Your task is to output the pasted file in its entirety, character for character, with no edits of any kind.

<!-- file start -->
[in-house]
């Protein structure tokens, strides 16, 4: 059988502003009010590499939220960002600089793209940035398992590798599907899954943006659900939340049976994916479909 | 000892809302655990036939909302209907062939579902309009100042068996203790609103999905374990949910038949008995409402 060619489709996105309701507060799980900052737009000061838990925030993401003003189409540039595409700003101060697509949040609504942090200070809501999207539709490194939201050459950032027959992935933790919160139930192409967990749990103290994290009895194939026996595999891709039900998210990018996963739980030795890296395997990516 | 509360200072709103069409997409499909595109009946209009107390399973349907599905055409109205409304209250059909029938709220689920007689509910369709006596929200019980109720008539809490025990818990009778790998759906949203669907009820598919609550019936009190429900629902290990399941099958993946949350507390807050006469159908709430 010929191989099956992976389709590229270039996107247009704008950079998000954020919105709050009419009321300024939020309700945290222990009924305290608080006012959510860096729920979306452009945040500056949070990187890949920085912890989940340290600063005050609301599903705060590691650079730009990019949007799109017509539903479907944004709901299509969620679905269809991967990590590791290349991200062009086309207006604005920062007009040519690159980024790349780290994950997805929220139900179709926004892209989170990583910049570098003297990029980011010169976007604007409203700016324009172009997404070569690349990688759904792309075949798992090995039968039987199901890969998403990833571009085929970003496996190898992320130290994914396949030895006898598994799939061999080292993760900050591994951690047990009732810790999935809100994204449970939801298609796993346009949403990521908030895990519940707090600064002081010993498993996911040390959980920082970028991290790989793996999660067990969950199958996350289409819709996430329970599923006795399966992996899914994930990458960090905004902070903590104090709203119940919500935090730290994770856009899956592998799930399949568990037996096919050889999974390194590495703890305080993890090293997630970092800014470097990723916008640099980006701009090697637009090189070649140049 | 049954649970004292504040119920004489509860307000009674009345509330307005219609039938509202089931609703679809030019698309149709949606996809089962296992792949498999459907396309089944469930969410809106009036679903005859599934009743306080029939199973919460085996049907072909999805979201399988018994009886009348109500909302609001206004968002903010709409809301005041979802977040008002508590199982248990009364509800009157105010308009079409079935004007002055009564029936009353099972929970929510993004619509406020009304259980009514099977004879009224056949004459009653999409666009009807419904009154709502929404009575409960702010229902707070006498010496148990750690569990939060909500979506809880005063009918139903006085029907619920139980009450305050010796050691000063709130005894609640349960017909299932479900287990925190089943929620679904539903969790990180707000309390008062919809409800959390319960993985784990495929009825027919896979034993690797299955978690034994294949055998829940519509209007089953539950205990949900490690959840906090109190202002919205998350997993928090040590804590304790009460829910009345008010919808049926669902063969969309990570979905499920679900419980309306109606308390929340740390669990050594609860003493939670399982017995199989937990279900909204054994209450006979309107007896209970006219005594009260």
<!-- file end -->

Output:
[in-house]
């Protein structure tokens, strides 16, 4: 059988502003009010590499939220960002600089793209940035398992590798599907899954943006659900939340049976994916479909 | 000892809302655990036939909302209907062939579902309009100042068996203790609103999905374990949910038949008995409402 060619489709996105309701507060799980900052737009000061838990925030993401003003189409540039595409700003101060697509949040609504942090200070809501999207539709490194939201050459950032027959992935933790919160139930192409967990749990103290994290009895194939026996595999891709039900998210990018996963739980030795890296395997990516 | 509360200072709103069409997409499909595109009946209009107390399973349907599905055409109205409304209250059909029938709220689920007689509910369709006596929200019980109720008539809490025990818990009778790998759906949203669907009820598919609550019936009190429900629902290990399941099958993946949350507390807050006469159908709430 010929191989099956992976389709590229270039996107247009704008950079998000954020919105709050009419009321300024939020309700945290222990009924305290608080006012959510860096729920979306452009945040500056949070990187890949920085912890989940340290600063005050609301599903705060590691650079730009990019949007799109017509539903479907944004709901299509969620679905269809991967990590590791290349991200062009086309207006604005920062007009040519690159980024790349780290994950997805929220139900179709926004892209989170990583910049570098003297990029980011010169976007604007409203700016324009172009997404070569690349990688759904792309075949798992090995039968039987199901890969998403990833571009085929970003496996190898992320130290994914396949030895006898598994799939061999080292993760900050591994951690047990009732810790999935809100994204449970939801298609796993346009949403990521908030895990519940707090600064002081010993498993996911040390959980920082970028991290790989793996999660067990969950199958996350289409819709996430329970599923006795399966992996899914994930990458960090905004902070903590104090709203119940919500935090730290994770856009899956592998799930399949568990037996096919050889999974390194590495703890305080993890090293997630970092800014470097990723916008640099980006701009090697637009090189070649140049 | 049954649970004292504040119920004489509860307000009674009345509330307005219609039938509202089931609703679809030019698309149709949606996809089962296992792949498999459907396309089944469930969410809106009036679903005859599934009743306080029939199973919460085996049907072909999805979201399988018994009886009348109500909302609001206004968002903010709409809301005041979802977040008002508590199982248990009364509800009157105010308009079409079935004007002055009564029936009353099972929970929510993004619509406020009304259980009514099977004879009224056949004459009653999409666009009807419904009154709502929404009575409960702010229902707070006498010496148990750690569990939060909500979506809880005063009918139903006085029907619920139980009450305050010796050691000063709130005894609640349960017909299932479900287990925190089943929620679904539903969790990180707000309390008062919809409800959390319960993985784990495929009825027919896979034993690797299955978690034994294949055998829940519509209007089953539950205990949900490690959840906090109190202002919205998350997993928090040590804590304790009460829910009345008010919808049926669902063969969309990570979905499920679900419980309306109606308390929340740390669990050594609860003493939670399982017995199989937990279900909204054994209450006979309107007896209970006219005594009260």